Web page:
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Concerto for Euphonium and Wind Ensemble (Day)

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Kevin Day

Kevin Day


Subtitle: Machine


General Info

Year: 2018
Duration: c. 16:00
Difficulty: VI (see Ratings for explanation)
Publisher: Murphy Music Press
Cost: Score (print) - $50.00


Movements

1. Machine - 4:10
2. Feeling - 5:24
3. Paradox - 6:46


Instrumentation

Full Score
Solo Euphonium
C Piccolo
Flute I-II
Oboe
Bassoon
Contra-Bassoon
B-flat Soprano Clarinet I-II-III
B-flat Bass Clarinet
B-flat Contrabass Clarinet
E-flat Alto Saxophone I-II
B-flat Tenor Saxophone
E-flat Baritone Saxophone
B-flat Trumpet I-II
Horn in F I-II
Trombone I-II-III
Bass Trombone
Euphonium
Tuba
String Bass
Piano
Timpani
Percussion I-II-III-IV-V, including:

  • Bass Drum
  • Chimes
  • China Cymbals or Tam-Tam
  • Glockenspiel
  • Hi-Hat
  • Marimba
  • Snare Drum, Marching
  • Suspended Cymbal
  • Vibraphone


Errata

None discovered thus far.


Program Notes

Concerto for Euphonium & Wind Ensemble was commissioned by Don Winston and dedicated to renowned soloist Demondrae Thurman, Professor of Euphonium at the Indiana University Jacobs School of Music. The composition is about 15 minutes long, three movements, and is a non-traditional concerto for the instrument. Being a euphonium player myself, I wanted to try to create something different, yet effective, for the repertoire. The work has a high technical and range demand and showcases all parts of the euphonium.

I really enjoyed this commission opportunity, and I want to thank Don Winston and Demondrae Thurman for helping me bring this composition to life. The movements are called Machine, Feeling, and Paradox, and so I sought the help of my friend and colleague Byron Myles to help me come up with a concept for the concerto. With his permission, I used his insight to the piece as the program note for the work and I hope you enjoy what he has written about the concerto. Here it is below:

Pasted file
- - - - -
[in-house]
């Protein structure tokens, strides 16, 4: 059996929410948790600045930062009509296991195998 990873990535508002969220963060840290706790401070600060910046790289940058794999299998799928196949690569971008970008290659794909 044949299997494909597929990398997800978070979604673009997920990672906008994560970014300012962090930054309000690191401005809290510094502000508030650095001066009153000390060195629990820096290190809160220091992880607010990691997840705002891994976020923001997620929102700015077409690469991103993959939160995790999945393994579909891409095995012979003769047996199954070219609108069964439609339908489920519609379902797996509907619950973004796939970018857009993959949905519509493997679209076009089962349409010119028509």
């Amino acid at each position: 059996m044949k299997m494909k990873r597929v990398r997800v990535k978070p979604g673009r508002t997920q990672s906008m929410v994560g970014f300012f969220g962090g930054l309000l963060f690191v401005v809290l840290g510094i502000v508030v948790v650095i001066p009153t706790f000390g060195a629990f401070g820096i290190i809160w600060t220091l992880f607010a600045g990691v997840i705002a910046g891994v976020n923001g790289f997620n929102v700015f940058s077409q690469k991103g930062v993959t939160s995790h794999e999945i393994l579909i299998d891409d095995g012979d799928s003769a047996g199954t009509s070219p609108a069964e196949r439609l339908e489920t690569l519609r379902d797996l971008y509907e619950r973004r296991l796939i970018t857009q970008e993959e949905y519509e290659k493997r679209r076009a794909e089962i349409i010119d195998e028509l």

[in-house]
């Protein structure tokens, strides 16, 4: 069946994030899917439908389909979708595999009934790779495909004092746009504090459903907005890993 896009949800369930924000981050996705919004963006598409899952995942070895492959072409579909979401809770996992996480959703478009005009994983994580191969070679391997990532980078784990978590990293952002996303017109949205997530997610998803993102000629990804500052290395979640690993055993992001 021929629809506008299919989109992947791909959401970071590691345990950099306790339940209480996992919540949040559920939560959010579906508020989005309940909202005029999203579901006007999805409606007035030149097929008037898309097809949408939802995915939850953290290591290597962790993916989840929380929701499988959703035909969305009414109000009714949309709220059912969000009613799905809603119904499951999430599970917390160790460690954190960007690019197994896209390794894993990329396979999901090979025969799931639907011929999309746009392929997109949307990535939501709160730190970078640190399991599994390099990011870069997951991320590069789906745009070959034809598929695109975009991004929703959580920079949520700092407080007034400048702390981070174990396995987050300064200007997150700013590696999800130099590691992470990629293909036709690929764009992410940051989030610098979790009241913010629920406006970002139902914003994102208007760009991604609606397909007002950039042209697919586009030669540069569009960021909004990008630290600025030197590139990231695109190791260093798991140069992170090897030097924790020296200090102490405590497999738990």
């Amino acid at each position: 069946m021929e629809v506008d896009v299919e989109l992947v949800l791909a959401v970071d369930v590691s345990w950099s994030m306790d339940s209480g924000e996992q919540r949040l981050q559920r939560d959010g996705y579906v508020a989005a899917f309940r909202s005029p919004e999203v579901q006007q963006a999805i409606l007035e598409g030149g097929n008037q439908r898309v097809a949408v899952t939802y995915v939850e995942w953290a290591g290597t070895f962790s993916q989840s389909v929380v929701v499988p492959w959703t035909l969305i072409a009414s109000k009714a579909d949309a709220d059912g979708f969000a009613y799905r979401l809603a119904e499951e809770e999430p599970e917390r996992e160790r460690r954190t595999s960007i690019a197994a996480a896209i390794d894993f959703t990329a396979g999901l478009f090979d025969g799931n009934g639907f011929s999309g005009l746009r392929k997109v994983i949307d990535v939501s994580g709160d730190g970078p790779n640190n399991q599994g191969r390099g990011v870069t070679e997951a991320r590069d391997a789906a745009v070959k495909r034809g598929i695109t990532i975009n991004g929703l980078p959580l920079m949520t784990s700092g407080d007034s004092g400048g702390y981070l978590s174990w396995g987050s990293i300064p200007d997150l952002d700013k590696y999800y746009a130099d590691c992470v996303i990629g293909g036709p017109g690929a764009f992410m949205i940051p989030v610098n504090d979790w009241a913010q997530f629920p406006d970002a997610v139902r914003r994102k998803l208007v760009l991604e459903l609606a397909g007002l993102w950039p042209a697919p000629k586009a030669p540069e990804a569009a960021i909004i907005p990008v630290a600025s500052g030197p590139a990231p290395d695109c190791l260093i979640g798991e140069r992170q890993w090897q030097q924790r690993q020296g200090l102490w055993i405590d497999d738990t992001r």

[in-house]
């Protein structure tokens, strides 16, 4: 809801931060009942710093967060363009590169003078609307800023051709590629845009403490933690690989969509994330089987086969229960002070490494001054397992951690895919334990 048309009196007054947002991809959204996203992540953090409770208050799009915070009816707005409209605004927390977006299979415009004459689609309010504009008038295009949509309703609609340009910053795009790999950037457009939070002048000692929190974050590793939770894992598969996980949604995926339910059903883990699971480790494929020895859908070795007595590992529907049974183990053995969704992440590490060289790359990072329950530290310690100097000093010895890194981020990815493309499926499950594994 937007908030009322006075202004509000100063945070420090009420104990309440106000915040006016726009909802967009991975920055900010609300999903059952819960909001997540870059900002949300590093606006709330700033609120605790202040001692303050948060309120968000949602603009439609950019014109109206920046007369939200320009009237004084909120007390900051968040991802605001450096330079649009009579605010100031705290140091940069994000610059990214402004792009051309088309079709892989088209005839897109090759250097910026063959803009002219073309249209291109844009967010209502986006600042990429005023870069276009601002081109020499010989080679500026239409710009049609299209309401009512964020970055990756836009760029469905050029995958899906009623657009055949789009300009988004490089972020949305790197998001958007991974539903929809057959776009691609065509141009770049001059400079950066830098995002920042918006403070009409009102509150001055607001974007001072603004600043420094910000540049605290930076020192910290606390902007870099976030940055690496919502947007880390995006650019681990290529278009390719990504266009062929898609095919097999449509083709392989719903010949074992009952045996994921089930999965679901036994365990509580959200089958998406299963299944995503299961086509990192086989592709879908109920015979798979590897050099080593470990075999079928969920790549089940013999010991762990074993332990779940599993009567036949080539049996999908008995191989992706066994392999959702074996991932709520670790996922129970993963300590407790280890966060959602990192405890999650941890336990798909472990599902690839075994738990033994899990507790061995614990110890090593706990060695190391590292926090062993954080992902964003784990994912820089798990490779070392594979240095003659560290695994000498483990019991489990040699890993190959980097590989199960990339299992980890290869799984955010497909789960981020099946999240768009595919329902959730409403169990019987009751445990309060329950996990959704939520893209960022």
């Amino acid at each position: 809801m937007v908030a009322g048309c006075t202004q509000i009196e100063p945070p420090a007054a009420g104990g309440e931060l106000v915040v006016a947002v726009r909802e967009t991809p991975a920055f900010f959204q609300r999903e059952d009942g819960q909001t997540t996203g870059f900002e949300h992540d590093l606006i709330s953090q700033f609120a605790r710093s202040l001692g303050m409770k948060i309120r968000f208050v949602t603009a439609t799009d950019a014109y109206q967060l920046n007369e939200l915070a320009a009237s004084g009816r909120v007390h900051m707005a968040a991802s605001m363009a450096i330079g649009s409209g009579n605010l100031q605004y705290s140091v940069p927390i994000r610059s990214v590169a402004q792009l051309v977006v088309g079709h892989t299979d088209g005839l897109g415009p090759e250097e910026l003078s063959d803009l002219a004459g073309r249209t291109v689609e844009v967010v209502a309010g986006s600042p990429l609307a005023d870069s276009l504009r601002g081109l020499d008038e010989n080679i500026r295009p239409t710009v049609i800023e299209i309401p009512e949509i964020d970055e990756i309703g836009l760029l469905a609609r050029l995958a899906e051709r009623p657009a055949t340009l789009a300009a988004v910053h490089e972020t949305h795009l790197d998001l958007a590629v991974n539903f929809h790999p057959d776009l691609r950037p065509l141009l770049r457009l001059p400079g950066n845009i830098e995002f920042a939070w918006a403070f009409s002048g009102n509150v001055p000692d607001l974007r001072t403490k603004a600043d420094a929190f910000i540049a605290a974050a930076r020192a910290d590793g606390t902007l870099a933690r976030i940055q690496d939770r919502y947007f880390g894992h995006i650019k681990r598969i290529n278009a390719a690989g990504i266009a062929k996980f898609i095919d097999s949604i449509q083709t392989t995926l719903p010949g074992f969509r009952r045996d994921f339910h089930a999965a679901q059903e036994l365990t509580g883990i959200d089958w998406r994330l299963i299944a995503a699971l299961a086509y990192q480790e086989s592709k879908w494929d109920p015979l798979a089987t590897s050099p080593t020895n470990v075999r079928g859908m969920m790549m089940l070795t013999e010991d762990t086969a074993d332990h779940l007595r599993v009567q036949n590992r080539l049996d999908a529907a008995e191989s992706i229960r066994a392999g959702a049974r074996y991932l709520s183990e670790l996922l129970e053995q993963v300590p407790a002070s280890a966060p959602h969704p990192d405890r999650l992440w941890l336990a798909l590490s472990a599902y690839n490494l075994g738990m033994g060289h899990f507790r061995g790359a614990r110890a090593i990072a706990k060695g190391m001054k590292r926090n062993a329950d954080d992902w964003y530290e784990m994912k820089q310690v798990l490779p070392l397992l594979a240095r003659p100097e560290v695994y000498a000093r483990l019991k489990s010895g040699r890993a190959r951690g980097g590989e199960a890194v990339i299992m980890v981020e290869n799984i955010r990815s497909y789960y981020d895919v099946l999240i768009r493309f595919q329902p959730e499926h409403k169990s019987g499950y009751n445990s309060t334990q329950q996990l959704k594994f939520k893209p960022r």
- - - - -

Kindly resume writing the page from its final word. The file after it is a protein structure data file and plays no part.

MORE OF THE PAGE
“Kevin called me with his plot for what this piece is about. He explained that the first movement, Machine, is based on the machine sounds. The second movement Feeling is based on this machine developing human emotions and experiencing what it is like to feel on the level that we as humans do. The last movement, Paradox, is the embodiment of the internal conflict that presents itself as the machine battles what it is versus what it feels.

When Kevin called me, he wasn’t sure what to write for the last movement and how it was going to tie together this idea. So he asked my opinion on the matter. This is how I view it: This piece is a metaphor. Machine represents the idea of what others see us as and what society tells us to be. Feeling is what we believe ourselves to be. What we truly want and how we want to be perceived. But as we all know, those two concepts (what society sees us as and how we see ourselves) don’t always mix. This brings us to Paradox. This represents the constant battle and inner conflict that we have with who we are as we see it and how others see us. This is something we all can relate to on some level. We struggle with this internal conflict of what we think we are, versus what others think we are, when in reality they are two sides of the same coin. We are a combination of both. There is no self without other, and there is no me without you.”

- Program Note by Byron Myles and Kevin Day


Commercial Discography


Media


State Ratings

None discovered thus far.


Performances

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Works for Winds by this Composer

Adaptable Music


All Wind Works


Resources